Mr. Miller then took up the question of publicity which should be given to the United States decision. He referred to the message which the President of Chile will make on May 212 at the opening of the regular session of Congress and said that the United States had made all haste to meet this deadline and to permit the President to make an appropriate announcement. The Ambassador said that the President’s speech was already printed but that he might, nevertheless, wish to make a statement with respect to copper. Mr. Miller suggested that the President might wish to send a supplemental message to Congress.[Page 683]
Mr. Miller continued by pointing out that this action on the part of the United States puts grave responsibility on Chile not to undermine its own position in the world market. He said he had heard rumors to the effect that a price of 35½ cents per pound had been fixed today by the Central Bank. He expressed the hope that Chile’s price will not be set so high since, in the long run, a price which is too high might be disastrous for Chile.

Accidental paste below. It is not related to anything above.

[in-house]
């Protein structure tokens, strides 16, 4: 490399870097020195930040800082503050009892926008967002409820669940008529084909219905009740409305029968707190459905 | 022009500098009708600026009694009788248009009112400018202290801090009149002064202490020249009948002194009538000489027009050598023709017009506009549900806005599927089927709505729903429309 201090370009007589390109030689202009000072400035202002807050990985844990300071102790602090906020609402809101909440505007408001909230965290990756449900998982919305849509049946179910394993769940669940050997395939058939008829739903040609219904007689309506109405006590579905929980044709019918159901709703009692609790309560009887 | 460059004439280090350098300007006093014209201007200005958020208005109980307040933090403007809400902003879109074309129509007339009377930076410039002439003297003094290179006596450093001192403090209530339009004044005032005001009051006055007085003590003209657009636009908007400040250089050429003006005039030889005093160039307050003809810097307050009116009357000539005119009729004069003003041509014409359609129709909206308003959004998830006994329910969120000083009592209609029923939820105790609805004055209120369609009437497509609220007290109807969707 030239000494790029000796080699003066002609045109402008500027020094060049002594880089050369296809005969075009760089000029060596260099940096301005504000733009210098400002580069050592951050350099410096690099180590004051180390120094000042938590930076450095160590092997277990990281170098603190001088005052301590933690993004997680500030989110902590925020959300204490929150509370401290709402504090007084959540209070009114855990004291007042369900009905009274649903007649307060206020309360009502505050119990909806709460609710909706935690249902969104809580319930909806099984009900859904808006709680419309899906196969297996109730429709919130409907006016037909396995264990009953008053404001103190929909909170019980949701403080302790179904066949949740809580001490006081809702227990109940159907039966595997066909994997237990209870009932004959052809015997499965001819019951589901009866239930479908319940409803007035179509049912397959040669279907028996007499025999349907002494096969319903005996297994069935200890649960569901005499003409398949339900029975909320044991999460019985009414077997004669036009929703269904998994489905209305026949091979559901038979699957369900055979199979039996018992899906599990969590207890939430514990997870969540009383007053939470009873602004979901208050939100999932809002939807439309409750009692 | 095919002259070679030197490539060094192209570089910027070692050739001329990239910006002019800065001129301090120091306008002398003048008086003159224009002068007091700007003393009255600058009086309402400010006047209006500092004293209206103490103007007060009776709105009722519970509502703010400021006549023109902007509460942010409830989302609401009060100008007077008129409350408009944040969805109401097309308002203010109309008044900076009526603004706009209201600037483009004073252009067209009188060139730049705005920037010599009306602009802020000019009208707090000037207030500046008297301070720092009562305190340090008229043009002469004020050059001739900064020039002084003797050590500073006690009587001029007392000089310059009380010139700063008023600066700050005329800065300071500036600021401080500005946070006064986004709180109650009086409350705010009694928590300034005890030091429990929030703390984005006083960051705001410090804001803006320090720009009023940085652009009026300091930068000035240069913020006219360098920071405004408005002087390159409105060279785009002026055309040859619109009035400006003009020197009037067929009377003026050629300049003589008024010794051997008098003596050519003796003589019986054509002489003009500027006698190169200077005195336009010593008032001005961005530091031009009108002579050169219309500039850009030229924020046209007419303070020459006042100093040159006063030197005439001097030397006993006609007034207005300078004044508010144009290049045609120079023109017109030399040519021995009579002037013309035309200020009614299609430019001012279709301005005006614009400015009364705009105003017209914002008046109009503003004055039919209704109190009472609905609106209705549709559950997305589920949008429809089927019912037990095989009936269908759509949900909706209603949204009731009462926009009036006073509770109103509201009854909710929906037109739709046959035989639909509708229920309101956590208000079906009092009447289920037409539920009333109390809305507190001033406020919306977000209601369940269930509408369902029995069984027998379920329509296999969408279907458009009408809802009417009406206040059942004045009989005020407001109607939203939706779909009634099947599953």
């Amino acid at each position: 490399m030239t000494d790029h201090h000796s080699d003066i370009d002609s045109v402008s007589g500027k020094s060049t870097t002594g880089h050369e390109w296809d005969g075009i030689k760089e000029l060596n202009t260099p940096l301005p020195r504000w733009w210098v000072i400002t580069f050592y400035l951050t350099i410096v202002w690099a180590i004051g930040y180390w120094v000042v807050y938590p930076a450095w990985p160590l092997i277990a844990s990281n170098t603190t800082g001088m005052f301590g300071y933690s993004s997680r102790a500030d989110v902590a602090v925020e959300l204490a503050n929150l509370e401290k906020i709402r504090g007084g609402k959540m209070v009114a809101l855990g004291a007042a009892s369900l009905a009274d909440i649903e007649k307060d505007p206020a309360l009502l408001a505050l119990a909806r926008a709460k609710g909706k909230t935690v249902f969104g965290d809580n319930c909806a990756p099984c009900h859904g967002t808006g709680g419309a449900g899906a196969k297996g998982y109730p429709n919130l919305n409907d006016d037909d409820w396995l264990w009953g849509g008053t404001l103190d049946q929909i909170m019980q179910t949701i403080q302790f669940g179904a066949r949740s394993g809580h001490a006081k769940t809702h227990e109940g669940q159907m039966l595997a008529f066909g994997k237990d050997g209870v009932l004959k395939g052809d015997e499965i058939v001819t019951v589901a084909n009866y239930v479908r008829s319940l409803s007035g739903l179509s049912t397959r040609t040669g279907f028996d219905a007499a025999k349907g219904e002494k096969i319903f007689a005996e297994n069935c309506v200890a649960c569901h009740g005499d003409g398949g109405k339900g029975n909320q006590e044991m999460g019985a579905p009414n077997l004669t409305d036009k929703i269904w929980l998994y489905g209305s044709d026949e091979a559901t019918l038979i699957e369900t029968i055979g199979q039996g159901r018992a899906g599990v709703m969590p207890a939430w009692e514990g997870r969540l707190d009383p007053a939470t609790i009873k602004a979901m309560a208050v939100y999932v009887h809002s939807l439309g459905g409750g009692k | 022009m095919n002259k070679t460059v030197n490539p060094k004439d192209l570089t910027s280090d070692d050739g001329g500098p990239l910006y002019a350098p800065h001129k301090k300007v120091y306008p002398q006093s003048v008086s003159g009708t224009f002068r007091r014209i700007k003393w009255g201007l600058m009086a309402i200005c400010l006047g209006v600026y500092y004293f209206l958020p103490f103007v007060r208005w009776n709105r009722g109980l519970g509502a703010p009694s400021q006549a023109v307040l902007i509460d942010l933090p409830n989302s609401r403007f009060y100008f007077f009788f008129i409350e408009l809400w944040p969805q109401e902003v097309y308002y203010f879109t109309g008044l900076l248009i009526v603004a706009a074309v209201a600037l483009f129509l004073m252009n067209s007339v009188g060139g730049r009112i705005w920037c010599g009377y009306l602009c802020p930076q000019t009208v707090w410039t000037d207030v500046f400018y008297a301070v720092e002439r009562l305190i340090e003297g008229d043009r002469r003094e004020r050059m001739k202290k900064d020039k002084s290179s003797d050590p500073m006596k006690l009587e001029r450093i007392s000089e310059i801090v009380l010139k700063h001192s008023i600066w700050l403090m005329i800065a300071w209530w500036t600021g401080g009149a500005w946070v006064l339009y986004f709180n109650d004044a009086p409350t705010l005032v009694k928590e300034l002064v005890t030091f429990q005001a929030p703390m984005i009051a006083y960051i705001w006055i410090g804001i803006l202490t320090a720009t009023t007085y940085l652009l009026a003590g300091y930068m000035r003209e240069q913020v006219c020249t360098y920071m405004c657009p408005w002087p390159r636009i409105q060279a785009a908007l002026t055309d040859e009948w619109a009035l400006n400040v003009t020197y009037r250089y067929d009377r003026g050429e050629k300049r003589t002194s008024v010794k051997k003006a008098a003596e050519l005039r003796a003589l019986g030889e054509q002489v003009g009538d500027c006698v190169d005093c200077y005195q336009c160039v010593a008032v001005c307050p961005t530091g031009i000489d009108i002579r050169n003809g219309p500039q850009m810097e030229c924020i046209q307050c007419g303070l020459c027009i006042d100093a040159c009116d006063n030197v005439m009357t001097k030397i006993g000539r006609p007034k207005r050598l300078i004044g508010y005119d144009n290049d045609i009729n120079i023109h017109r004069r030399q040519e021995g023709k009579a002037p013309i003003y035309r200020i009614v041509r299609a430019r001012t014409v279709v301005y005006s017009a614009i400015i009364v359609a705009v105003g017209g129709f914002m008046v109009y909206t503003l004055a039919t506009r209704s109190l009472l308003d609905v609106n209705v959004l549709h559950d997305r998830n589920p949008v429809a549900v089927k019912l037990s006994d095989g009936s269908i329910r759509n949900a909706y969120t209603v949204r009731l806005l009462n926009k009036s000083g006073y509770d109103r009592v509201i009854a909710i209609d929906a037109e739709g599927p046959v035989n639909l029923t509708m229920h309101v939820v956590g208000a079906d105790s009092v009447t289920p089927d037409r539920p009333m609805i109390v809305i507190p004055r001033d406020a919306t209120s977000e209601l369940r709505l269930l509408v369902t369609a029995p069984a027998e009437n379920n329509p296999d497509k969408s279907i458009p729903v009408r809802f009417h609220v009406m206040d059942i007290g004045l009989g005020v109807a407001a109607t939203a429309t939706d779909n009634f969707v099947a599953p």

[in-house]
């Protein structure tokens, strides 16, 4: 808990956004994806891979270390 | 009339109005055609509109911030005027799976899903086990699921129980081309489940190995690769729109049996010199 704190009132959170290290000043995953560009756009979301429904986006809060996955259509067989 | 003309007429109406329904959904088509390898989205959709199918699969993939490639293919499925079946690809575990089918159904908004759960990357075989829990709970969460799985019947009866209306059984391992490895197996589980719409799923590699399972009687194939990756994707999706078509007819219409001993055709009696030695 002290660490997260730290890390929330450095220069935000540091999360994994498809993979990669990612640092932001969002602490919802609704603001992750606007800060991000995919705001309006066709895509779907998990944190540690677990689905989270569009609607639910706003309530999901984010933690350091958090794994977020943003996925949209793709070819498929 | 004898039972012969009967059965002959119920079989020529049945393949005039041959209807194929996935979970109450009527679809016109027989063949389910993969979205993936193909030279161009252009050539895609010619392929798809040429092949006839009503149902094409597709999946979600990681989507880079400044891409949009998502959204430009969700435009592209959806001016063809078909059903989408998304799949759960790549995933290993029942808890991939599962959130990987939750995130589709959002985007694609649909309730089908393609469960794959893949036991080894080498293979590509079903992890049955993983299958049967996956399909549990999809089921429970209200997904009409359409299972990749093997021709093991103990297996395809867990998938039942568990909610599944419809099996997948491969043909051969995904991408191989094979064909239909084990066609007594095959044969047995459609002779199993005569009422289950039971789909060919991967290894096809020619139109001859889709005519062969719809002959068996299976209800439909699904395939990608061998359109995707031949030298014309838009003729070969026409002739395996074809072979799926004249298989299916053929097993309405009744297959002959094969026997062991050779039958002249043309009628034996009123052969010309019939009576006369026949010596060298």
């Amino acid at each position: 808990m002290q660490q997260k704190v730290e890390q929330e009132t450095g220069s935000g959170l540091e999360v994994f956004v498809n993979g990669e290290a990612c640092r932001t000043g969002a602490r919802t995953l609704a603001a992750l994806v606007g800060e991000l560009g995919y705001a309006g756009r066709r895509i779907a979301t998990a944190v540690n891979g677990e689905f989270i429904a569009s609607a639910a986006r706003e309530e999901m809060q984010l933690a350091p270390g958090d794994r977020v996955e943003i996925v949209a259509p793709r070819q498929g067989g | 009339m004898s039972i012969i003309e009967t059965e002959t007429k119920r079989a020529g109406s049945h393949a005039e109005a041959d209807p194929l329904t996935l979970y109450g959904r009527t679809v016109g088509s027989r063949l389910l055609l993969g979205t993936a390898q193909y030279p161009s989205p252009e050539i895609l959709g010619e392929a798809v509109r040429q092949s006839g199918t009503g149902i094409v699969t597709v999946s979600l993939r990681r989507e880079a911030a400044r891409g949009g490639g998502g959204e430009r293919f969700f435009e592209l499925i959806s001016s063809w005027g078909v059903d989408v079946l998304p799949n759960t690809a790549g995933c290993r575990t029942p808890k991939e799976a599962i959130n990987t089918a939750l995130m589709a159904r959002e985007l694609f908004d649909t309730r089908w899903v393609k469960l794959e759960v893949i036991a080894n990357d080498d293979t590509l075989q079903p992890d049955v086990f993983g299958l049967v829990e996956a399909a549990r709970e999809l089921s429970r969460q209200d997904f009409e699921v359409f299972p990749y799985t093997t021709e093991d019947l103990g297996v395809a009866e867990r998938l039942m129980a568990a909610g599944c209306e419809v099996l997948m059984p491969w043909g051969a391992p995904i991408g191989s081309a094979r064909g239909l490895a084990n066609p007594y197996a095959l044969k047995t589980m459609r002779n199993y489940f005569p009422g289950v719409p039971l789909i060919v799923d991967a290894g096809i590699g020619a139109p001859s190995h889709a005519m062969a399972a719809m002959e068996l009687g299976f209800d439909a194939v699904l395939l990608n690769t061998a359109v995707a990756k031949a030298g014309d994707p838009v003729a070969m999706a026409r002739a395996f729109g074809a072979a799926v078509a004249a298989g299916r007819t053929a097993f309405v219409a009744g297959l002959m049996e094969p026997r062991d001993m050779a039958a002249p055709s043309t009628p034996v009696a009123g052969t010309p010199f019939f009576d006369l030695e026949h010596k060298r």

The Ambassador asked if the Department’s note was to be considered as a counter proposition to Chile’s note of May 7, 1952.3 Mr. Miller replied that it was not; that it was a US decision and that DPA would have to make an announcement soon to the public. The Ambassador said he understands it is a US decision but at the same time he considers it a proposition which Chile can discuss. Mr. Miller explained that this was unilateral action on the part of the United States in response to the unilateral action taken by Chile but that, of course, we can review our position at any time and, in that sense only, it may be considered a proposition. He said this was the best feature of the US decision because it did not put us in an inflexible position. He said that negotiation of a new price would be a long process and would necessarily involve the United States as a government, whereas the present action now leaves the matter of price to be decided between the buyer and seller.